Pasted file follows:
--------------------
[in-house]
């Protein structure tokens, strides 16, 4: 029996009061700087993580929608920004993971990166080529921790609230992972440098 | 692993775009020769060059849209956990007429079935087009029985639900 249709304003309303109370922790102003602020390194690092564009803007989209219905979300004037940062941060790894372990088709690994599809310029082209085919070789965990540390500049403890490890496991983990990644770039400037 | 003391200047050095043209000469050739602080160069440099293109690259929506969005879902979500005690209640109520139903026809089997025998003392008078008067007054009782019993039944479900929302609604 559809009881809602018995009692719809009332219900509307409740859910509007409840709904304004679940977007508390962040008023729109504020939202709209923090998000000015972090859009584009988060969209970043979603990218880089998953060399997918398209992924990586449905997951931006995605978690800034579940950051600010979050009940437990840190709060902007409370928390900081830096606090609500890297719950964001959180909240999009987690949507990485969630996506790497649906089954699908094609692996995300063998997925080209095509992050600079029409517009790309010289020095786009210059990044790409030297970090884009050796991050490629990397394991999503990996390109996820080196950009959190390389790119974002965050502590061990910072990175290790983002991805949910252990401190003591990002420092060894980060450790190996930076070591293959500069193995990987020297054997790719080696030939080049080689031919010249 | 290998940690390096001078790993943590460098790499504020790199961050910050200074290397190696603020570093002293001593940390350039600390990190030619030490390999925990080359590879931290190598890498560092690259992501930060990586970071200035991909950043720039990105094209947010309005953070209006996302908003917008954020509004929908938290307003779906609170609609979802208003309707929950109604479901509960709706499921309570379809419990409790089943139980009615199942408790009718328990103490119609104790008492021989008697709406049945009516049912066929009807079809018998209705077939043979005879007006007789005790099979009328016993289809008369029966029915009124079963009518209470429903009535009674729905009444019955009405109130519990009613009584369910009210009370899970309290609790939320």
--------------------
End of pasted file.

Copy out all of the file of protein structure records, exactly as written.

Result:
[in-house]
């Protein structure tokens, strides 16, 4: 029996009061700087993580929608920004993971990166080529921790609230992972440098 | 692993775009020769060059849209956990007429079935087009029985639900 249709304003309303109370922790102003602020390194690092564009803007989209219905979300004037940062941060790894372990088709690994599809310029082209085919070789965990540390500049403890490890496991983990990644770039400037 | 003391200047050095043209000469050739602080160069440099293109690259929506969005879902979500005690209640109520139903026809089997025998003392008078008067007054009782019993039944479900929302609604 559809009881809602018995009692719809009332219900509307409740859910509007409840709904304004679940977007508390962040008023729109504020939202709209923090998000000015972090859009584009988060969209970043979603990218880089998953060399997918398209992924990586449905997951931006995605978690800034579940950051600010979050009940437990840190709060902007409370928390900081830096606090609500890297719950964001959180909240999009987690949507990485969630996506790497649906089954699908094609692996995300063998997925080209095509992050600079029409517009790309010289020095786009210059990044790409030297970090884009050796991050490629990397394991999503990996390109996820080196950009959190390389790119974002965050502590061990910072990175290790983002991805949910252990401190003591990002420092060894980060450790190996930076070591293959500069193995990987020297054997790719080696030939080049080689031919010249 | 290998940690390096001078790993943590460098790499504020790199961050910050200074290397190696603020570093002293001593940390350039600390990190030619030490390999925990080359590879931290190598890498560092690259992501930060990586970071200035991909950043720039990105094209947010309005953070209006996302908003917008954020509004929908938290307003779906609170609609979802208003309707929950109604479901509960709706499921309570379809419990409790089943139980009615199942408790009718328990103490119609104790008492021989008697709406049945009516049912066929009807079809018998209705077939043979005879007006007789005790099979009328016993289809008369029966029915009124079963009518209470429903009535009674729905009444019955009405109130519990009613009584369910009210009370899970309290609790939320």